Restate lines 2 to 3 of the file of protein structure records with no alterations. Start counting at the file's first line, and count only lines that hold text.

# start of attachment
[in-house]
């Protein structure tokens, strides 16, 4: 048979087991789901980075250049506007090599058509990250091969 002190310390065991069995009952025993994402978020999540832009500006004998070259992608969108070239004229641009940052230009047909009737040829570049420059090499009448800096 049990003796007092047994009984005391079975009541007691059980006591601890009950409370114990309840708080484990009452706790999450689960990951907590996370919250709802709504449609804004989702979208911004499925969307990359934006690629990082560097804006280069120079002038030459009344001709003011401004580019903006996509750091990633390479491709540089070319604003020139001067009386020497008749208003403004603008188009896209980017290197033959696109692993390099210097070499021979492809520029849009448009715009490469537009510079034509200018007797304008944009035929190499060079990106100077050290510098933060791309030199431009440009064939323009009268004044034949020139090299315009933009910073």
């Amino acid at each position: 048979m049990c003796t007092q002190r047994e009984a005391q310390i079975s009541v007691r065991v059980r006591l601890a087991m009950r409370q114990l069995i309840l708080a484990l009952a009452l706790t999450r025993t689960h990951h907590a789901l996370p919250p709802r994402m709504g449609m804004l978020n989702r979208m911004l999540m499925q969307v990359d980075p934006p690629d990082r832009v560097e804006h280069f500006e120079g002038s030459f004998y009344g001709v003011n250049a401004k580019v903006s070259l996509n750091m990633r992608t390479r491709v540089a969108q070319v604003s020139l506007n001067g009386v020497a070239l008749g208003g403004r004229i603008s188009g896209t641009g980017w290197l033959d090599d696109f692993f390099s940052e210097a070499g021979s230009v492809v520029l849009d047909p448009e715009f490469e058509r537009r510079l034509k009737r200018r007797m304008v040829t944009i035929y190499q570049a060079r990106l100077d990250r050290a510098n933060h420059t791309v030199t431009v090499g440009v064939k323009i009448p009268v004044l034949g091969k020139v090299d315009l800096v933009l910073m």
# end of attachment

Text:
């Protein structure tokens, strides 16, 4: 048979087991789901980075250049506007090599058509990250091969 002190310390065991069995009952025993994402978020999540832009500006004998070259992608969108070239004229641009940052230009047909009737040829570049420059090499009448800096 049990003796007092047994009984005391079975009541007691059980006591601890009950409370114990309840708080484990009452706790999450689960990951907590996370919250709802709504449609804004989702979208911004499925969307990359934006690629990082560097804006280069120079002038030459009344001709003011401004580019903006996509750091990633390479491709540089070319604003020139001067009386020497008749208003403004603008188009896209980017290197033959696109692993390099210097070499021979492809520029849009448009715009490469537009510079034509200018007797304008944009035929190499060079990106100077050290510098933060791309030199431009440009064939323009009268004044034949020139090299315009933009910073």
């Amino acid at each position: 048979m049990c003796t007092q002190r047994e009984a005391q310390i079975s009541v007691r065991v059980r006591l601890a087991m009950r409370q114990l069995i309840l708080a484990l009952a009452l706790t999450r025993t689960h990951h907590a789901l996370p919250p709802r994402m709504g449609m804004l978020n989702r979208m911004l999540m499925q969307v990359d980075p934006p690629d990082r832009v560097e804006h280069f500006e120079g002038s030459f004998y009344g001709v003011n250049a401004k580019v903006s070259l996509n750091m990633r992608t390479r491709v540089a969108q070319v604003s020139l506007n001067g009386v020497a070239l008749g208003g403004r004229i603008s188009g896209t641009g980017w290197l033959d090599d696109f692993f390099s940052e210097a070499g021979s230009v492809v520029l849009d047909p448009e715009f490469e058509r537009r510079l034509k009737r200018r007797m304008v040829t944009i035929y190499q570049a060079r990106l100077d990250r050290a510098n933060h420059t791309v030199t431009v090499g440009v064939k323009i009448p009268v004044l034949g091969k020139v090299d315009l800096v933009l910073m």